Jacob Shaw

runaway ad
Ad for "runaway" Jacob Shaw published in the National Intelligencer, September 12, 1840.

Courtesy of the Maryland State Archives.


In 2005, Oxon Cove Park was accepted as a member of the National Underground Railroad Network to Freedom for the discovery of the Jacob Shaw story. Jacob Shaw was enslaved on the Berry Plantation, which today comprises the southern most part of the park. Although there are no structures left from this period, there is a compelling story to be told.

Thomas Berry enslaved a large number of people for much of the Antebellum Era. With other enslaved people toiling close to the Berry Plantation, particularly those on Dr. John Bayne's Salubria Plantation, cross-plantation communities among the enslaved peoples developed. These connections were important in escape attempts because enslaved people from neighboring plantations often sought freedom together. Indeed, when Sam Tyler fled Salubria in December 1840, his enslaver suspected that he had run off with Jacob Shaw, from the Berry Plantation. Because Washington, D.C. promised enslaved people who served in the army freedom, freedom-seekers from these nearby plantations faced fewer obstacles than others from more distant areas.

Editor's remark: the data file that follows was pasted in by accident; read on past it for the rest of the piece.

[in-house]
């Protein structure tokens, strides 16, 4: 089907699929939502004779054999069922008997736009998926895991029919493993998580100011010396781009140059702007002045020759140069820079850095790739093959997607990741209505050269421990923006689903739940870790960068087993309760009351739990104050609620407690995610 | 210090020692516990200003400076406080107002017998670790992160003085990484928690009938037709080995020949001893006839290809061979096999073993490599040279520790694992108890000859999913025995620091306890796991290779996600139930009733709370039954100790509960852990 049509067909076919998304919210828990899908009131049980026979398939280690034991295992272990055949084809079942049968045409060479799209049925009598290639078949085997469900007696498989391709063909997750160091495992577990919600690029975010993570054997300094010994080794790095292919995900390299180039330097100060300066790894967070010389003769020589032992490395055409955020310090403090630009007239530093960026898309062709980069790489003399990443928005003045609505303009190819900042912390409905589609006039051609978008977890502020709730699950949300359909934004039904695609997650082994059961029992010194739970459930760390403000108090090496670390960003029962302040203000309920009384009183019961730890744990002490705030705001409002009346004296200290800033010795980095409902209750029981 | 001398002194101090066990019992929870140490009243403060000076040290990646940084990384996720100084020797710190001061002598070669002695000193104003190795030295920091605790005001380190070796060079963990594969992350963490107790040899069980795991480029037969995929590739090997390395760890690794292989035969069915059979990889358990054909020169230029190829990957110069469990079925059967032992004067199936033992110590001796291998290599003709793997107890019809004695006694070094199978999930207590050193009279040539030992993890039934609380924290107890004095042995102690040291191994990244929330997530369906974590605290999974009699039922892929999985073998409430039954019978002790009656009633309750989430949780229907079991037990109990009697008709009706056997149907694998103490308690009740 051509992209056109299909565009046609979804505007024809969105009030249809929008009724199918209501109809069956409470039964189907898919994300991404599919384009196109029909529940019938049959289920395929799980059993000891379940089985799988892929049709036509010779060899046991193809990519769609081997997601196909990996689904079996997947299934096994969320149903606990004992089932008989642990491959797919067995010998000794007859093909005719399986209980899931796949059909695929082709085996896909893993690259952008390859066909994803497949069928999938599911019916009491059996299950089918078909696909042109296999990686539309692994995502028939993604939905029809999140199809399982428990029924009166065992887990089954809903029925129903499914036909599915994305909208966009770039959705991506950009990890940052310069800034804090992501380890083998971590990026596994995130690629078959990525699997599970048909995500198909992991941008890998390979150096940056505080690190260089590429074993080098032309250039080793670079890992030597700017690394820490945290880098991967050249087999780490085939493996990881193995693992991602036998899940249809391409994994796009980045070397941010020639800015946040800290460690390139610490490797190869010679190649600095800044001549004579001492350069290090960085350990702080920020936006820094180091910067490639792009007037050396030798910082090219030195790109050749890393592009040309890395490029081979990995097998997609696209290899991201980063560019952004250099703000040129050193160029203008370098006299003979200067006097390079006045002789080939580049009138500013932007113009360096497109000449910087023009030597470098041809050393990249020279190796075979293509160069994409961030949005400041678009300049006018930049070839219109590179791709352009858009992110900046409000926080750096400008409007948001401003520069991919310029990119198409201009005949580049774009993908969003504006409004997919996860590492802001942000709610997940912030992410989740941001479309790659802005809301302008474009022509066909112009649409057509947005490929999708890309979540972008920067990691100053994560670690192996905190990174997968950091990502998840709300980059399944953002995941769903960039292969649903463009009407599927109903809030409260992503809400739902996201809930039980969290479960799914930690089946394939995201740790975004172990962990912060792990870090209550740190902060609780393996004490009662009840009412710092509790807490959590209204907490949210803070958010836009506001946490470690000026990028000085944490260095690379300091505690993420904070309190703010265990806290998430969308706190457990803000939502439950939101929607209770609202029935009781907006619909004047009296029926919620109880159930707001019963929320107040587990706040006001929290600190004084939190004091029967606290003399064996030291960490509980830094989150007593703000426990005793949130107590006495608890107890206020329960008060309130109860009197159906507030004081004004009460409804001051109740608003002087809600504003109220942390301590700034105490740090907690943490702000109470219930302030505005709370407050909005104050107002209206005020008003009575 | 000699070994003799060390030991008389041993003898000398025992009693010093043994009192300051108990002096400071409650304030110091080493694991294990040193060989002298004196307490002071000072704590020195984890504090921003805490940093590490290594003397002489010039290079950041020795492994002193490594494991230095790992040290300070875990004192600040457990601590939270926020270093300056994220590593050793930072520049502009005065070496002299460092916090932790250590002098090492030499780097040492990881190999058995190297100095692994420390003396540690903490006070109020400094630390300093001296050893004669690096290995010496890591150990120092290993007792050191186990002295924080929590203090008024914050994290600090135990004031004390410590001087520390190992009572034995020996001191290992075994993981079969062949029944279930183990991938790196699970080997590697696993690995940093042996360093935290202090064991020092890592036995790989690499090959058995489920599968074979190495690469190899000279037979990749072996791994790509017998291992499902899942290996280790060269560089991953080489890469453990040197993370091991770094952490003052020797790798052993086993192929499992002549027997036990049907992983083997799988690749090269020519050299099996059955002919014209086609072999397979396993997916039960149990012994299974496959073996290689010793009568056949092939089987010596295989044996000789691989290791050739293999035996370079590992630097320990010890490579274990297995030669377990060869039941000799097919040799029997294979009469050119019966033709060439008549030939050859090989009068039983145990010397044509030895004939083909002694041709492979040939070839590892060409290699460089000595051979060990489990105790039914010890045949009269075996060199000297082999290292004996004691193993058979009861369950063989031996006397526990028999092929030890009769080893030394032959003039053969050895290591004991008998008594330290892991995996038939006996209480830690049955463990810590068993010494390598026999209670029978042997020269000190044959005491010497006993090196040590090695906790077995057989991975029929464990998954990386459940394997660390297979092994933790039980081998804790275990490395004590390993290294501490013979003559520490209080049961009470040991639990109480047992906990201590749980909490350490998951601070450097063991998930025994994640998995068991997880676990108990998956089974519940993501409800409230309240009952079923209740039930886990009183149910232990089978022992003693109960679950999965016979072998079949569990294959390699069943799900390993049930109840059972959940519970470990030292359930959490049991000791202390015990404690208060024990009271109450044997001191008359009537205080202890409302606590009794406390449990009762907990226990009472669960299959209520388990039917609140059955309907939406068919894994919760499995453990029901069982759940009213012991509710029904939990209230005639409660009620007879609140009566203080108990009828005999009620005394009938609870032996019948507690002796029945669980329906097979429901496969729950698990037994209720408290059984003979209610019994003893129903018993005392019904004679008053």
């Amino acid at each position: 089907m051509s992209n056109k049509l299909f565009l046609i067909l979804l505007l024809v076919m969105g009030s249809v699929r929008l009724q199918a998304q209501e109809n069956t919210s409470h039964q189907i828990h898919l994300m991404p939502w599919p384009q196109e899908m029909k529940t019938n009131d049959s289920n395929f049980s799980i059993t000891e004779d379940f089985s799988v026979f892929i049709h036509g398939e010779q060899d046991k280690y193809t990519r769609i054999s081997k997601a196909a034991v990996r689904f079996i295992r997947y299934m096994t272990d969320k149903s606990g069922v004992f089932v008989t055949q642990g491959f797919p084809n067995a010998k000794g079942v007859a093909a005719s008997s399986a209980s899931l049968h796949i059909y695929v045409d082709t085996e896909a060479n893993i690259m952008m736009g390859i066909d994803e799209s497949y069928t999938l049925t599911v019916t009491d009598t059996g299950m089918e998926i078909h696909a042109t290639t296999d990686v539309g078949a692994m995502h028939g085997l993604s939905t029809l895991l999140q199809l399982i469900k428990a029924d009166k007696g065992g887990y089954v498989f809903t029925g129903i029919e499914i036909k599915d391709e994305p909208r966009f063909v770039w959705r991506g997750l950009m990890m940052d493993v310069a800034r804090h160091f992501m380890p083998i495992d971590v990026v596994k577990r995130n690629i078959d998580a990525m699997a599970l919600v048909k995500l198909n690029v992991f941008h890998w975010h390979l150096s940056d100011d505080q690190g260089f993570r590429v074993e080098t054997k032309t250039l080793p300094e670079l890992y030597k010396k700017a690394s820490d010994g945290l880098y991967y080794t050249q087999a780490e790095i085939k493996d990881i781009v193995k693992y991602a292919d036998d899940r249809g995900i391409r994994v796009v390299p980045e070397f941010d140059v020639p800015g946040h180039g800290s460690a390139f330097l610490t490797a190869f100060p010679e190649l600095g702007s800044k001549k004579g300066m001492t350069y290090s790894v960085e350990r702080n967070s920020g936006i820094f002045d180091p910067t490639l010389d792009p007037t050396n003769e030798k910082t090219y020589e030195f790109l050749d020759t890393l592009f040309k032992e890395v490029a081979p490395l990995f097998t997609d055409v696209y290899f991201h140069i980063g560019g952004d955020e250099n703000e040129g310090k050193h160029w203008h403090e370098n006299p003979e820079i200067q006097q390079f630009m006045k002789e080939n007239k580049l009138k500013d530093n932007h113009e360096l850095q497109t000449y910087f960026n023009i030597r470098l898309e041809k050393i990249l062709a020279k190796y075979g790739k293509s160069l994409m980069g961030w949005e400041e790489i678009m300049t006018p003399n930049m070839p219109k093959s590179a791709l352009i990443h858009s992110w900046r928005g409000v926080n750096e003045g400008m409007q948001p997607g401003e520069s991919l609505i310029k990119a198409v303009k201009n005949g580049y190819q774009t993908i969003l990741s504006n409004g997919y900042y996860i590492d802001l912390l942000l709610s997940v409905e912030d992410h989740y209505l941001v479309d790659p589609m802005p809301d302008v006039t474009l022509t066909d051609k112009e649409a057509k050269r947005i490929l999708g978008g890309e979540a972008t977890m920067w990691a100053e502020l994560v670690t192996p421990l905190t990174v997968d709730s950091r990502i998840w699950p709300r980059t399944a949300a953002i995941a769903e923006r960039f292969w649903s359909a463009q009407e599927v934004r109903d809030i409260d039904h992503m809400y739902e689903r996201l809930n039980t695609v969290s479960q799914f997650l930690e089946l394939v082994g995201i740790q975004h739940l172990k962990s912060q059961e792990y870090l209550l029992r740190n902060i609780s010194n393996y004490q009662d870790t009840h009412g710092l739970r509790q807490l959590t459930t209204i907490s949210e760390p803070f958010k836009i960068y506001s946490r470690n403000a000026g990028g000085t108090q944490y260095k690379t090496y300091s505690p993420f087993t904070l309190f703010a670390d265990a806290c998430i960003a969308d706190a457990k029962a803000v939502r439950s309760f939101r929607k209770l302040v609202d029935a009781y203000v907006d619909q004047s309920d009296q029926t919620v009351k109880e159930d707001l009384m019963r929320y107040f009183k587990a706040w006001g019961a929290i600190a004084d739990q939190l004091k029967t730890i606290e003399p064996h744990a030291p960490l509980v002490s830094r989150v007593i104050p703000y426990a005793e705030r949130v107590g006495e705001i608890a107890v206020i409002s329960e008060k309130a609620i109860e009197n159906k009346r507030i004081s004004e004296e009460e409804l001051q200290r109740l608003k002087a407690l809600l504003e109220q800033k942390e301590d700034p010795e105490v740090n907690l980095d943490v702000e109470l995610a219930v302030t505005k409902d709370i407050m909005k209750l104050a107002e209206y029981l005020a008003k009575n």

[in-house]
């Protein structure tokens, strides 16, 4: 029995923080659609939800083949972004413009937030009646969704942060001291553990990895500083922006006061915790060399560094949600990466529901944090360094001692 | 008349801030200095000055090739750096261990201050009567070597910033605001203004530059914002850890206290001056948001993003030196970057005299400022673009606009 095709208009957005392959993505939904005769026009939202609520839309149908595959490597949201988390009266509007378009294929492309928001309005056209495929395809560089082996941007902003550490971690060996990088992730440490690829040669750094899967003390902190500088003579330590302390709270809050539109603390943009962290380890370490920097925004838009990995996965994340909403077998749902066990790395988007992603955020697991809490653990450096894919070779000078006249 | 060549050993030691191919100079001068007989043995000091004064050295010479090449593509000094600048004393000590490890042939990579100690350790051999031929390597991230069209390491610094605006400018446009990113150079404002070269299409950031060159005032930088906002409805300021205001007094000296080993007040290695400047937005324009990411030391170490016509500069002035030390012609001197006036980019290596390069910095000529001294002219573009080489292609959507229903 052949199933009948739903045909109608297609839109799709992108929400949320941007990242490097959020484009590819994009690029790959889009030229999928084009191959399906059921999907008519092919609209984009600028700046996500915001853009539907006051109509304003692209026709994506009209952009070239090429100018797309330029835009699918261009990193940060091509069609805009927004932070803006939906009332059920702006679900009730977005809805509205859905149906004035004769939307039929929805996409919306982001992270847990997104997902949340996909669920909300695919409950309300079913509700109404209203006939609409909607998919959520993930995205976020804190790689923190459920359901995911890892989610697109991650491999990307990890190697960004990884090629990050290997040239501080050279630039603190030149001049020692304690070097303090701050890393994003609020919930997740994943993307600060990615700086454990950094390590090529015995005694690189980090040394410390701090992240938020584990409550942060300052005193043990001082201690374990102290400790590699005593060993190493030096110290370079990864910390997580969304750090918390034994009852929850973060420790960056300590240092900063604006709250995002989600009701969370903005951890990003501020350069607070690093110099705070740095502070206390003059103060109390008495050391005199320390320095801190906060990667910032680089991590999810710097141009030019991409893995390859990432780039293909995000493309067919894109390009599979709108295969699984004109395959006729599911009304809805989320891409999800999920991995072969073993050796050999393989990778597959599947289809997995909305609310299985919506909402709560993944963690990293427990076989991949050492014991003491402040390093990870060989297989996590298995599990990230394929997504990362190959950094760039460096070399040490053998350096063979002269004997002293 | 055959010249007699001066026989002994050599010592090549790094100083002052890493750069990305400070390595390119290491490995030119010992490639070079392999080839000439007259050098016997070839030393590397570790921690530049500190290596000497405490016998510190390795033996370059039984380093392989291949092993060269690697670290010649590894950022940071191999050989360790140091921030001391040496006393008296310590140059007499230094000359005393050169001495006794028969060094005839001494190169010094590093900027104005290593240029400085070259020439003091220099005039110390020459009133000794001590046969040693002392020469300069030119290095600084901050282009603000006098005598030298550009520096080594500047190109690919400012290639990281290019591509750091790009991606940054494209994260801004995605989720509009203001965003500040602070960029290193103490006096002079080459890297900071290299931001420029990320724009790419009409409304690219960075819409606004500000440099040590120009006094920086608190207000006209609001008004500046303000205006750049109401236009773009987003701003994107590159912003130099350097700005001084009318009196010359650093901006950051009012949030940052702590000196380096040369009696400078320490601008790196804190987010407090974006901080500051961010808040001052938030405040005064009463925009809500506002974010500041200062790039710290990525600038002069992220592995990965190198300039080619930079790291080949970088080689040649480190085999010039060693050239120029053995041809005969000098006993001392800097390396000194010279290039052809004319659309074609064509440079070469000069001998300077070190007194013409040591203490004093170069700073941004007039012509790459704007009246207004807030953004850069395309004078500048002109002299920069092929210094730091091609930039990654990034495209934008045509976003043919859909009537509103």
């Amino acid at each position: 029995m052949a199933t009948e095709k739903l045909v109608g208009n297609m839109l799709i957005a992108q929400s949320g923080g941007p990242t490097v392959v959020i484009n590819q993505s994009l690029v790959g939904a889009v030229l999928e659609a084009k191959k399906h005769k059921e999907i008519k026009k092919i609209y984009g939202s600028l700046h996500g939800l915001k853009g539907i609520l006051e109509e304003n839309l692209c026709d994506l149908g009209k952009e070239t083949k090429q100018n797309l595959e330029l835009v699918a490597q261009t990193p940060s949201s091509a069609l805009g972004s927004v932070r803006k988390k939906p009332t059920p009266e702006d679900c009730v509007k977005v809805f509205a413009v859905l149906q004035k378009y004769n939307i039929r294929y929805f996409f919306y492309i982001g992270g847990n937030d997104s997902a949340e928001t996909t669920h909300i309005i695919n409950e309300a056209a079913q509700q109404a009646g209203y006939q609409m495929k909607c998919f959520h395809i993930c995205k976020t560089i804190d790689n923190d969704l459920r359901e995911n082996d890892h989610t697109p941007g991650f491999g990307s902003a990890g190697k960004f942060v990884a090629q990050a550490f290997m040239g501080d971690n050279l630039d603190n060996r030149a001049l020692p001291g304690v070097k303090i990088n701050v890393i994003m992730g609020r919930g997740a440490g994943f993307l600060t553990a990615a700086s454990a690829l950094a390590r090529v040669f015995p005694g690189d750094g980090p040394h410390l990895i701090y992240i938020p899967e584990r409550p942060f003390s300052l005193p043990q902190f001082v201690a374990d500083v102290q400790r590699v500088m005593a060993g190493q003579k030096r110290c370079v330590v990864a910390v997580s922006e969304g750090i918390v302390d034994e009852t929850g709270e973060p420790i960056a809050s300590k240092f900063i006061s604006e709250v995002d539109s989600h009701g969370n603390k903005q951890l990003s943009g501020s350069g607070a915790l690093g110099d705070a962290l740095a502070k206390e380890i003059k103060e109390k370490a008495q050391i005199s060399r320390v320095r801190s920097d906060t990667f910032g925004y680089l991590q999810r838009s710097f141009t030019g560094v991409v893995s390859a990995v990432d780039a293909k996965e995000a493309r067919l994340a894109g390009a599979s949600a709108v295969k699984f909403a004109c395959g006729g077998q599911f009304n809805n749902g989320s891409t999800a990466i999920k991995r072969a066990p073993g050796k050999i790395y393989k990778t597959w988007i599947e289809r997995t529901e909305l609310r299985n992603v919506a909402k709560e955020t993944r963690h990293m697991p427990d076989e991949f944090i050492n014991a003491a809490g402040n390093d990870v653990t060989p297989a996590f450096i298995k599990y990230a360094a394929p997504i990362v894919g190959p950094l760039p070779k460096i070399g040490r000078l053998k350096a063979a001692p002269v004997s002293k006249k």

Last updated: June 5, 2022

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